Climbing can be stressful. You’re high up above the ground with nothing below you. It can be easy to freak out if something doesn’t go according to plan under such perilous circumstances. However, it is important to keep your cool no matter what. When you’re stressed out, your heart beats faster, and your body expends energy at a faster rate. You need to keep calm and control your breathing to being out of energy mid-climb.
2. Double check your knots
Double check every knot that you make as your life could depend on it. You never know when you could have incorrectly tied the rope, made a mistake when threading it through your harness or didn’t leave enough tail. Recheck and tighten a knot after making to be on the safe side. In 1989, Lynn Hill fell 75 ft in Buoux, France as she was distracted by conversation and forgot to finish tying a knot which then slipped out through her harness. If she rechecked, she would’ve noticed this.
3. Drink water
Climbing is an intense activity. As your muscles get worked, they release lactic acid which accumulates during a climb. It’s important that this acid is flushed out to avoid cramps. Water is perfect for this as it is good at removing waste from the bloodstream. Water should be complemented by adequate intake of electrolytes such as sodium and potassium to assist it in its functioning. Being hydrated also helps you recover faster between climbs.
4. Get adequate rest
Climbing is physically taxing on the body. As such, it is important to give your body enough rest between climbs. You need rest to build your stamina back up. How much rest you need depends on you. How much experience you have and how much did just push yourself influence the amount of rest you need to get back to your peak.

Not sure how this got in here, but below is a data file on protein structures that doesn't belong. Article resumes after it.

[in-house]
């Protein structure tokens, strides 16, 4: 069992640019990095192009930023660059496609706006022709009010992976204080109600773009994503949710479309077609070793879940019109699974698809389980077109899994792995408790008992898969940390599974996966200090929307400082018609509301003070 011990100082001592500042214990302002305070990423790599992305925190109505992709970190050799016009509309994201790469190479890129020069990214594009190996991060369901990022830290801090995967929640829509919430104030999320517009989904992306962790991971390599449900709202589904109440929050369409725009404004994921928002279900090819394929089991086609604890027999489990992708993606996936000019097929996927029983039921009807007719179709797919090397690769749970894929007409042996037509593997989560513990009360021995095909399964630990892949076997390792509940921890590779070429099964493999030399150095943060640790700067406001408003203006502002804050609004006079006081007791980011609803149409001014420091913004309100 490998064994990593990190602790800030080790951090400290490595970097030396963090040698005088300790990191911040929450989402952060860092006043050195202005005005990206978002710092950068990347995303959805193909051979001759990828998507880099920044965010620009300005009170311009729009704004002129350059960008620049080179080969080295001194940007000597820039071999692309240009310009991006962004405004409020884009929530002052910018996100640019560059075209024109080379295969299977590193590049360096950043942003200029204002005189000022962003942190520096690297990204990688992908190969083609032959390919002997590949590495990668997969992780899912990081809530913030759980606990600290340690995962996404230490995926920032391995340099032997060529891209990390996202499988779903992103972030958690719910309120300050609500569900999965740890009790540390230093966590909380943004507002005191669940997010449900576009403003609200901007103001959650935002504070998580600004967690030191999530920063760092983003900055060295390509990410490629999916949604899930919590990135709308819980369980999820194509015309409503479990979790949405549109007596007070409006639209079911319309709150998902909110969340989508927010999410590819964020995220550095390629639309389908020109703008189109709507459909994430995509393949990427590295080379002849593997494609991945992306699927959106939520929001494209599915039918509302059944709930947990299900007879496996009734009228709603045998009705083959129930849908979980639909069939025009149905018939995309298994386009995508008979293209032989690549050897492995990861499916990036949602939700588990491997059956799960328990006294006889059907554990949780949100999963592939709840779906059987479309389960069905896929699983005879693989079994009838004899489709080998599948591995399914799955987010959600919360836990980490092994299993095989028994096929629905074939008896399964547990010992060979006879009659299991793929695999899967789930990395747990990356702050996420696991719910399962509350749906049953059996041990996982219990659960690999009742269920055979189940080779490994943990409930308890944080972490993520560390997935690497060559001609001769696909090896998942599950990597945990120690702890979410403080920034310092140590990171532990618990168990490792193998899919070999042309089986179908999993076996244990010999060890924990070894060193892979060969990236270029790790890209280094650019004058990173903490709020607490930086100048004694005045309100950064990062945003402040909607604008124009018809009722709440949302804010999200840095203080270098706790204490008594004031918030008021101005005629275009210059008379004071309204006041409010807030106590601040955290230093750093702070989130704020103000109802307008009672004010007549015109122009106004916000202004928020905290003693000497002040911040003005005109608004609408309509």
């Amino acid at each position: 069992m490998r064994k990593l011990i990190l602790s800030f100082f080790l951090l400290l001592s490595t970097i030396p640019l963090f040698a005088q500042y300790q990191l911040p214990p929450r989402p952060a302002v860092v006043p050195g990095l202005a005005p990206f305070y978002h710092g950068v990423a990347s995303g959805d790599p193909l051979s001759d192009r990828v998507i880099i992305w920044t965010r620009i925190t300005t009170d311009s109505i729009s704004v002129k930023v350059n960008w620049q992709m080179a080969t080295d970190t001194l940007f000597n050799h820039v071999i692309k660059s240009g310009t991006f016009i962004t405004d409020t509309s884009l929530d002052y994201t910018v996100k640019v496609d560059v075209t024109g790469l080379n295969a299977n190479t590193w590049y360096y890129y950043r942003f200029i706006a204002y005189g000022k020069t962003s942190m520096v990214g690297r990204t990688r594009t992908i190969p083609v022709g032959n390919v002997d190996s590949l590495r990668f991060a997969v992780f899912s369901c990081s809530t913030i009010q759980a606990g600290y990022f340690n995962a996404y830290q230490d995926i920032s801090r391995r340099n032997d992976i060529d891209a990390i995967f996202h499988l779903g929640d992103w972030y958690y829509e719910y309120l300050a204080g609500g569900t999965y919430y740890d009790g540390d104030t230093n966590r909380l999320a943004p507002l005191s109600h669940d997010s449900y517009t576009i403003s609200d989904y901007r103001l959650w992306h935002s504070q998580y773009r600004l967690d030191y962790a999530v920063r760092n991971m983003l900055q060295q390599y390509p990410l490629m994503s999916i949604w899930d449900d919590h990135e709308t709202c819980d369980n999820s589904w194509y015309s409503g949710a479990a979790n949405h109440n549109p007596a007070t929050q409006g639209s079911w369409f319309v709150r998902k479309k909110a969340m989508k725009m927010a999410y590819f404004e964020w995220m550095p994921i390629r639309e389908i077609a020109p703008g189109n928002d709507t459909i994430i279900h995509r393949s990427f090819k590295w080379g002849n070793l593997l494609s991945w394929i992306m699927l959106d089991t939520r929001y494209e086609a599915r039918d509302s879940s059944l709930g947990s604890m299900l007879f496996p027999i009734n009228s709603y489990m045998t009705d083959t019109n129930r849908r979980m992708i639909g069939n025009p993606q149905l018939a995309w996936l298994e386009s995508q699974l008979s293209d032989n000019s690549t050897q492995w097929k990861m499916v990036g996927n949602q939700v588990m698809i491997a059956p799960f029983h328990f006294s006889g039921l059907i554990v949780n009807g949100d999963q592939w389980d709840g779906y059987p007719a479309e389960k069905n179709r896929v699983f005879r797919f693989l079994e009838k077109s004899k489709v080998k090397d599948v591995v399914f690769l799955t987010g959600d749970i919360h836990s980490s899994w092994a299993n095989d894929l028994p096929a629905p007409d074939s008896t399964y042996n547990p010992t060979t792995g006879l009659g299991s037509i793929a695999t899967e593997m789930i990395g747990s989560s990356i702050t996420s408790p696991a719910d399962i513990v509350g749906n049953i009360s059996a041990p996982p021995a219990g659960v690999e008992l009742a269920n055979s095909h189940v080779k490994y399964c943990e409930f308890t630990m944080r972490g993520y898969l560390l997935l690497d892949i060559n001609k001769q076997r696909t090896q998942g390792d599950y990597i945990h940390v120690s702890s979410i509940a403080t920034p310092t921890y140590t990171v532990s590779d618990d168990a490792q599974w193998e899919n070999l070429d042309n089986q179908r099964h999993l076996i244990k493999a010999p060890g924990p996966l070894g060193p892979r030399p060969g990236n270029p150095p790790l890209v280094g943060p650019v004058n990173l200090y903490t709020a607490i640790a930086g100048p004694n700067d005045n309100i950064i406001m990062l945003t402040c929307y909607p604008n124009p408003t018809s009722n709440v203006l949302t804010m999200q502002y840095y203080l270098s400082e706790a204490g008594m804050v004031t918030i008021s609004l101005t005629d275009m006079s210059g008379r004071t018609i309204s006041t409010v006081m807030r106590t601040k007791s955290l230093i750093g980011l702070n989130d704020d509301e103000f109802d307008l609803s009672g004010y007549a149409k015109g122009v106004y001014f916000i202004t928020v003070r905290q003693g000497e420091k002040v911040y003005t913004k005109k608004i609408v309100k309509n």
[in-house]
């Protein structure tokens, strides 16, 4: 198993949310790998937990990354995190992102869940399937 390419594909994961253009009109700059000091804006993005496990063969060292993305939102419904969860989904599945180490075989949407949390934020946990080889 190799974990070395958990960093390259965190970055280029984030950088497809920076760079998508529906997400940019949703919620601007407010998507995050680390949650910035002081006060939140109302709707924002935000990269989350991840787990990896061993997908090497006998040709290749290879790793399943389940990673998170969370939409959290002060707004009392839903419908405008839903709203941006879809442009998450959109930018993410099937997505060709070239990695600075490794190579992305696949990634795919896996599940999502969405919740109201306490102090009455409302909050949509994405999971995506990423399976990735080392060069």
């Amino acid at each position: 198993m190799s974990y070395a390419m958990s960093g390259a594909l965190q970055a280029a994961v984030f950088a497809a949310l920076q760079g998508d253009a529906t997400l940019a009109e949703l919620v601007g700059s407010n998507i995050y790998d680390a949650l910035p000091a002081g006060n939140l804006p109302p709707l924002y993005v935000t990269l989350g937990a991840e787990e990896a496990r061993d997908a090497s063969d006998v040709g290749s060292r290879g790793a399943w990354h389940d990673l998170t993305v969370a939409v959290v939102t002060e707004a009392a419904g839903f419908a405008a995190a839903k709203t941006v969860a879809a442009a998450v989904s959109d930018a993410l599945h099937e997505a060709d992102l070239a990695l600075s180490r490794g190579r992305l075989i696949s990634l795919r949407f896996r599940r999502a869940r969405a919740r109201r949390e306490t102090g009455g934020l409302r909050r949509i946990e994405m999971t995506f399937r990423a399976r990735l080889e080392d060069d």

5. Mini-shake your hands
Mini shakes are quick back and forth shake movements of your hand intended to move the lactic acid that’s accumulated in your hand. Lactic acid build-up, as we’ve said, needs to be removed to avoid cramps. During a long climb, you won’t get a place to rest and remove the lactic acid with a full shake. That’s why it’s important to leverage the mini-shake during a long climb.
6. Don’t blindly trust bolts
Bolts can fail, be wary of that. Corroded or rusty bolts on routes near seasides can be especially prone to failure. Saltwater breezes can be very damaging for climbing equipment. The UIAA reported in 2009 that 10 to 20 percent of bolts in humid, tropical locations were prone to failure. Also be aware of the risks associated with old bolts from the 1980s and home made bolts.
7. Get Your Grip Loose
Holding on tighter than required expends a lot of energy. It’ll unnecessarily deplete your reserves and lower your stamina. If your knuckles are going white from gripping tightly, take a deep breath, relax and loosen your grip. Pull hard when moving to new holds but relax after that and let the holds do the work for you.